OMB finally launches Performance.gov portal

Thursday - 8/25/2011, 5:44am EDT

By Jason Miller
Executive Editor
Federal News Radio

Almost a year after promising to publicly show agency performance management on an online dashboard, the Office of Management and Budget finally launched the Performance.gov website.

The portal went live Thursday.

Jeff Zients, OMB's deputy director for management and chief performance officer, said the site consolidates the information from other dashboards, such as the one for technology spending, in an effort to bring together all the components of the Obama administration's performance management agenda.

The consolidation is one of three goals of the site, Zients said in an interview with Federal News Radio.

"It makes much more sense to have performance data in one site so that agency leaders and the public know where to go to see the key performance metrics," he said. "Second we are adding new data sets. So if you go to the HR area, for example, we are looking at manager satisfaction on hiring and applicant satisfaction, looking at it agency-by-agency and that's new data. The third is we will be adding more and more data sets across time."

Zients said, for instance, OMB will add agency data center consolidation plans in the coming months to track how they will close 800 of these sites by 2015, and information on how agencies are disposing of federal real property.

Shelley Metzenbaum, OMB's associate director for performance and personnel, has been promising the launch of the site since November 2010.

In October 2010, Metzenbaum said during a conference that Performance.gov would not provide a governmentwide look at all high-priority goals. Instead, Metzenbaum said, users can sort by agency goals, theme or by project type.

"You can sort to find out all the goals based on budget categories. Or you could search by a word, such as climate change," she said at the time. "It will not be the federal government's full suite of climate change goals because these only will be the high-priority goals. But it allows you to look a little more coherently so you can see what we are trying to do."

OMB expected to launch the dashboard by the spring, and when that deadline passed, said it hoped to do so by July. But the administration delayed its launch for several reasons, including funding problems. Performance.gov was one of the sites that was affected by cuts to the E-Government fund.

"The E-government Fund cuts have had an effect," Metzenbaum said in an interview with Federal News Radio. "We haven't been able to push as far as would have liked and fix as many things as we would have liked to. We want to put information out there as accurately as possible and develop capacity to, for instance, where backlogs exist and we could know how the demand is changing and track it on the site."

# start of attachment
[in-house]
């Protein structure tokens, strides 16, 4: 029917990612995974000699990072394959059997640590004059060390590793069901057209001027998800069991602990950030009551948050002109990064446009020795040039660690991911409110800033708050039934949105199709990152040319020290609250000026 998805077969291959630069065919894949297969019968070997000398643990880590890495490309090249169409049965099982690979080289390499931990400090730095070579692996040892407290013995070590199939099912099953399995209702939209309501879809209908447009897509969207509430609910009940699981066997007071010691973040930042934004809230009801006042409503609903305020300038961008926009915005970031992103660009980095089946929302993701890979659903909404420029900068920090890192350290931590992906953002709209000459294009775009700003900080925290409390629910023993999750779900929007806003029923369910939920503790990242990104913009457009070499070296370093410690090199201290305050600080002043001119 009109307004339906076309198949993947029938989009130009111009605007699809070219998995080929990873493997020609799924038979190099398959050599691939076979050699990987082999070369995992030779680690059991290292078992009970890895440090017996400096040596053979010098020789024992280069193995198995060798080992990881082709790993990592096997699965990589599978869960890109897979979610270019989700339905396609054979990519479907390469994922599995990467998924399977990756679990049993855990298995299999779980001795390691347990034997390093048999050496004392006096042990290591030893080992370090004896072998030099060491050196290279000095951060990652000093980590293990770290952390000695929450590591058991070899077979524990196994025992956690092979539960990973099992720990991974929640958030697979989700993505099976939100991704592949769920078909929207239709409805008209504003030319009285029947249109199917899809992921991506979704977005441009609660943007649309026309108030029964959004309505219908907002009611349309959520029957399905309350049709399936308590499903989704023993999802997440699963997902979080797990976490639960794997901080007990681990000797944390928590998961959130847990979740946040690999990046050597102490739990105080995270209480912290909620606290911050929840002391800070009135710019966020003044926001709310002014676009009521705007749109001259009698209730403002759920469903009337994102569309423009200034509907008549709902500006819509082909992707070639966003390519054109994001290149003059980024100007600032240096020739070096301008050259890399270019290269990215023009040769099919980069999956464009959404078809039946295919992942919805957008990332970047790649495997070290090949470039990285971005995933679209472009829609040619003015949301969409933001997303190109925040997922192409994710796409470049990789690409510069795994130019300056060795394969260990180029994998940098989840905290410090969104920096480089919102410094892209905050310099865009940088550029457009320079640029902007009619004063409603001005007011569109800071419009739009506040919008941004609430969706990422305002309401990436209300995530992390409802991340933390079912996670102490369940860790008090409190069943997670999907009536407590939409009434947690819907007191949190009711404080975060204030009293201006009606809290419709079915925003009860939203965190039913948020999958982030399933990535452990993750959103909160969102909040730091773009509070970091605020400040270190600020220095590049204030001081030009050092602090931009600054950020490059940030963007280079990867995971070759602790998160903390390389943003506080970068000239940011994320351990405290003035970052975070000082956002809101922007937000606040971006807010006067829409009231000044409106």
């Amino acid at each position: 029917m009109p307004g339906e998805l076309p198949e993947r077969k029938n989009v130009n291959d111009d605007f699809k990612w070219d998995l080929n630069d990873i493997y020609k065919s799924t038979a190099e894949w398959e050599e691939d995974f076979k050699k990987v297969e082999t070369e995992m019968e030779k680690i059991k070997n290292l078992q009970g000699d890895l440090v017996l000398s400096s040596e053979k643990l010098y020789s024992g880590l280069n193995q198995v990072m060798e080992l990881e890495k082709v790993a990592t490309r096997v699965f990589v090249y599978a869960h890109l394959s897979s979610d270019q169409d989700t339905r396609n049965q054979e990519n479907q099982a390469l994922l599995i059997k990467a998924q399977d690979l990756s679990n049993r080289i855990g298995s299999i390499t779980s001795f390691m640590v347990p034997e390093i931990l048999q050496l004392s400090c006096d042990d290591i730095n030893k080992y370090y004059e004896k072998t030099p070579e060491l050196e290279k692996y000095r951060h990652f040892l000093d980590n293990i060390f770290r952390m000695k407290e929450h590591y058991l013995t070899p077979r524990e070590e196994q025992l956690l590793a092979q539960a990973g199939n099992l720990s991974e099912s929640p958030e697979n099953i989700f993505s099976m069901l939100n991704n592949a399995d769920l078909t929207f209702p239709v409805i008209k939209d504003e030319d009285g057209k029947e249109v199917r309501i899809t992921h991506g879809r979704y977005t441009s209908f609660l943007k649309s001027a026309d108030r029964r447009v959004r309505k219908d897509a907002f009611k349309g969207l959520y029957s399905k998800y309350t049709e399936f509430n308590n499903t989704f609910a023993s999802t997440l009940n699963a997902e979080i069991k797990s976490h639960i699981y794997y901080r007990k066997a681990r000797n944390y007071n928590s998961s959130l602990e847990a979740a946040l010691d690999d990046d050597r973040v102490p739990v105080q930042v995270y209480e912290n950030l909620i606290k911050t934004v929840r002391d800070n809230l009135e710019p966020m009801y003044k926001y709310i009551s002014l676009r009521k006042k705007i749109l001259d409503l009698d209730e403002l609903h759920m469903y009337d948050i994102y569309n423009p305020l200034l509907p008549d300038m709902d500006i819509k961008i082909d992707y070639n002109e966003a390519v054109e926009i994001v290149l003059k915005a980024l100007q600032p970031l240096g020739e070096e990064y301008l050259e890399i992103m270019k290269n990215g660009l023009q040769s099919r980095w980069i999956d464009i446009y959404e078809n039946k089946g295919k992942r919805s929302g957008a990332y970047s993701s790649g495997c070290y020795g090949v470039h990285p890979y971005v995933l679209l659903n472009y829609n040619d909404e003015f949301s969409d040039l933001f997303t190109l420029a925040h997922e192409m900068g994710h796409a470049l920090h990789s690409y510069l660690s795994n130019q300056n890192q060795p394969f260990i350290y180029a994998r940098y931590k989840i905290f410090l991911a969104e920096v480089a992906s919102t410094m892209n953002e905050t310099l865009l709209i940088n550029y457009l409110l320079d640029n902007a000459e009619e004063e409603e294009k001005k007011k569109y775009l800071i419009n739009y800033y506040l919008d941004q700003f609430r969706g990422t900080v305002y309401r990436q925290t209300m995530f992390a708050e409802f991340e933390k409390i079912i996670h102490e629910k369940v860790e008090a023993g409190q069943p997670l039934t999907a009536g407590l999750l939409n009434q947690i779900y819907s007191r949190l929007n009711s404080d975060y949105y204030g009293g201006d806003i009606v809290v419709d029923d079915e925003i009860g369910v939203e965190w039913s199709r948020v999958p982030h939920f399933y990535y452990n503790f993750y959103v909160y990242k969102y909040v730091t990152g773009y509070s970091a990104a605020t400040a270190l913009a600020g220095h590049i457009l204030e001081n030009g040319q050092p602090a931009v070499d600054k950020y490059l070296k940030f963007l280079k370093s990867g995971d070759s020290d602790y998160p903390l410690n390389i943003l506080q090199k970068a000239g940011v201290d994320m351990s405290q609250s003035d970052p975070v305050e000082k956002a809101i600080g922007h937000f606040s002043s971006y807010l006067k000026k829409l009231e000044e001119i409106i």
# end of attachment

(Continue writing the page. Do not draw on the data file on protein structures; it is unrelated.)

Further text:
The dashboard is part of the administration's initiative to improve how agencies meet their mission. Over the last two years, agencies have been working toward three-to-eight high priority goals. The White House last week asked agencies to reset their goals for the next two years by Sept. 12 as part of the Government Performance Management Modernization Act.

The launch of the portal comes just as agencies are finishing up their fiscal 2013 budget requests.

"In the areas of focus for Performance.gov are the central components of our performance agenda," Zients said. "These are the areas we have been talking about since the beginning of the administration."

The portal focuses on eight specific areas:

  • Acquisition

  • Financial management

  • Human resources

  • Technology

  • Open government

  • Performance improvement

  • Sustainability

  • Customer service
Under acquisition, for example, OMB details key initiatives such as developing the acquisition workforce or strategic sourcing.

Users also can go to specific agency acquisition pages. Under the Agriculture Department, the site lists the chief acquisition officer, how the agency is addressing the administration's key initiatives and specific agency data on the number of certified contract specialists.

"Performance.gov advances the commitment in the President's FY2011 budget to communicate candidly and concisely what the federal government is trying to accomplish, how it is trying to accomplish it and why these efforts are important," OMB wrote on the "About Us" section of the site. "All of the cabinet departments and eight other major agencies have home pages on Performance.gov. Each agency's home page describes the agency's mission. Each page also provides links to the agency's performance plans and reports and to pages showing agency progress on government-wide management initiatives."